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Homemade Ravioli

July 10, 2008

While there are many delicious foods in the Italian culinary cookbook, nothing compares to homemade ravioli. It’s comfort food and luxury dining all in one amazing bite. It’s a complete meal in and of itself–with vegetables, meat, and dairy. And it’s totally worth the hours spent in the kitchen, rolling the dough and filling it with the pre-made stuffing. I’ve provided the recipe for the homemade, rolled pasta (which can be used to make ravioli, tortellini, lasagna, or even your own tagliatelle) and the filling my family typically makes.

** Just a note before getting started: You will need specific kitchen tools for making homemade ravioli. These include a meat grinder (if using my ravioli filling recipe), a pasta machine, and a ravioli tray (if you choose to use this).

Ravioli Filling


1 lb. steak

2 Italian sausage links (no fennel)

2-3 chicken breasts

3 slices mortadella

1 lb. bag frozen spinach

1 ½ cups Parmesan cheese

1 teaspoon nutmeg

Pinch of salt

1/8 ground pepper

1-2 eggs


  1. Cook steak, sausage links, and chicken breast in oven or on stove top.
  2. Grind meat in meat grinder. Place ground up steak, sausage, chicken, and mortadella in large bowl.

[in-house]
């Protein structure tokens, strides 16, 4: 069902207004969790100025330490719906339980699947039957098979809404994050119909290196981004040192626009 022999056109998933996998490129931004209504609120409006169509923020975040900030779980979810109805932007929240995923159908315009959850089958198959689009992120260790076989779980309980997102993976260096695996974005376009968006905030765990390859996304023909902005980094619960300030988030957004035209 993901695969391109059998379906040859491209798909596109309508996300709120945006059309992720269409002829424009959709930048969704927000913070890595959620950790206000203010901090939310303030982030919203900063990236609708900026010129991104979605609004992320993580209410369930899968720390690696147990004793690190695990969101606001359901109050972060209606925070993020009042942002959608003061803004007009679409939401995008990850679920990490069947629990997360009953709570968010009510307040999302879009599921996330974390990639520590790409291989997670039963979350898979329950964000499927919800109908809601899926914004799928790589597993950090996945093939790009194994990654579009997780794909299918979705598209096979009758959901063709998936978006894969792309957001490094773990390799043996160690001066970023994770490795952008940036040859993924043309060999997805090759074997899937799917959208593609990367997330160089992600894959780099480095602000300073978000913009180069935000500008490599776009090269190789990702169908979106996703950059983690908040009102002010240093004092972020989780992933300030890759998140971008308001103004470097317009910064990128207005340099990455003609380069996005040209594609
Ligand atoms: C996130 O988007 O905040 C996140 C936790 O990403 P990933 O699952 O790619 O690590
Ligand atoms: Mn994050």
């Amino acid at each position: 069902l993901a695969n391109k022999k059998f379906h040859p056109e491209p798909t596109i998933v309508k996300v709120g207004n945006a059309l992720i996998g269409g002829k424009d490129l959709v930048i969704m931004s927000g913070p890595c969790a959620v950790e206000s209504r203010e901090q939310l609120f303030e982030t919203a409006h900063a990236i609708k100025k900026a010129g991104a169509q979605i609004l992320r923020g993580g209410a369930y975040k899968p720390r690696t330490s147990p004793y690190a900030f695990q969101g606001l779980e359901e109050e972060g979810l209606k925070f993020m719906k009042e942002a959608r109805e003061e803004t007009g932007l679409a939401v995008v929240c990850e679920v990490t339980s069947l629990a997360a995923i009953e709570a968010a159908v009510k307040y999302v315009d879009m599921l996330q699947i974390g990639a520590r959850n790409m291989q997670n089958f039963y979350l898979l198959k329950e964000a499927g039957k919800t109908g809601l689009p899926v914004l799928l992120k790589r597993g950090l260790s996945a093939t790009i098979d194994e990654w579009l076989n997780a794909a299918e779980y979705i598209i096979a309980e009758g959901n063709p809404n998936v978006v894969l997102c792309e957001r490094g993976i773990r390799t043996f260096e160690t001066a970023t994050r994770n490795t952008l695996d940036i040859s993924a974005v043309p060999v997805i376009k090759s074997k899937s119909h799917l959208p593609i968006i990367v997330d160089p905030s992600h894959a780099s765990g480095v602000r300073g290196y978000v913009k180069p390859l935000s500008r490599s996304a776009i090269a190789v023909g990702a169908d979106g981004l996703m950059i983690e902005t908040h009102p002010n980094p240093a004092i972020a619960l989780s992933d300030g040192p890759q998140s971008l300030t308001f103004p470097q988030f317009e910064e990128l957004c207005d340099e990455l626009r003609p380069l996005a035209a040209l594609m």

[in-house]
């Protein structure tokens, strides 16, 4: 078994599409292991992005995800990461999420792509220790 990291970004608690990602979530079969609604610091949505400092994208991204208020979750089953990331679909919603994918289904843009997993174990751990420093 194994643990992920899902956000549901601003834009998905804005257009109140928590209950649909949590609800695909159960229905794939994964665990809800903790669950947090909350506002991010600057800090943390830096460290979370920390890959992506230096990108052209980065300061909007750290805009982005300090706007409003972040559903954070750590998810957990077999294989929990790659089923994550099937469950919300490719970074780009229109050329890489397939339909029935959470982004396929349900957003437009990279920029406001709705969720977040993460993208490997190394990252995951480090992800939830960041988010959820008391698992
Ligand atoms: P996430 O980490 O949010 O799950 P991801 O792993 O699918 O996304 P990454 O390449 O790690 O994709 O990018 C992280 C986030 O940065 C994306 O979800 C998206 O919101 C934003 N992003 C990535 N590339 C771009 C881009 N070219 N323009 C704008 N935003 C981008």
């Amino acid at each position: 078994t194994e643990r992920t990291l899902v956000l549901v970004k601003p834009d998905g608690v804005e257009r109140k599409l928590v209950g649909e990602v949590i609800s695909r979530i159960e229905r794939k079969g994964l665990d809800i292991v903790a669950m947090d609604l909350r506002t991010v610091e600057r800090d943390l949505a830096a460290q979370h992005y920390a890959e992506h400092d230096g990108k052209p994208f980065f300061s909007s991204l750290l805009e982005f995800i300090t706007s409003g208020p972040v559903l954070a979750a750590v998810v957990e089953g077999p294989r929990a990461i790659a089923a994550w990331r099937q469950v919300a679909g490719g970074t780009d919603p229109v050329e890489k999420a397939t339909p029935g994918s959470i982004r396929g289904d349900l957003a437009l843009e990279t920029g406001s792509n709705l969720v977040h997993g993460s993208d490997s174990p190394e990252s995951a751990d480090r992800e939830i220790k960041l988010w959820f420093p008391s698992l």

3. Defrost and drain the spinach before adding it to the bowl with the ground meat.
  4. Add Parmesan cheese, nutmeg, salt, and pepper to taste. More or less than the quantity provided may be needed depending on how flavorful the meat is.
  5. Once you have the right balance of flavors, place in the refrigerator until your pasta is ready to be stuffed.

Homemade Egg Pasta


1 ¾ cup of flour

Pinch of salt

1 Tablespoon olive oil

1 egg

3-4 Tablespoons water


  1. Mix together flour, salt, olive oil, and egg.
  2. Add water until dough is the right consistency (little, tiny crumbles that will stick together when mashed together).
  3. Using a rolling pin and board, roll out a handful of dough into a ¼ inch thick oval that will fit through the pasta machine.
  4. You want your pasta machine setting to be at the lowest (thickest) setting. Pass the dough through once on the first setting before moving the setting up and passing the pasta through again. I like to take one pass through settings 1 through 5, and two passes through setting 6 to ensure that the pasta is thin.


For making the ravioli, lay the pasta on the counter or board. I prefer to use a ravioli tray rather than creating free-form ravioli but either method works. If you are using a tray, dust your tray with flour before placing the pasta over the tray.

Begin filling each square with your filling. Don’t overstuff each square. You don’t want any spilling out, so make sure it doesn’t reach above the top of the tray.

Once all the squares are filled, fold the extra pasta over the squares. Using a rolling pin, firmly press the dough together before flipping the tin and separating each square.

You can either freeze the ravioli for enjoying later or immediately plop them into a boil pot to enjoy right away. This particular ravioli and filling tastes great with a Bolognese sauce!


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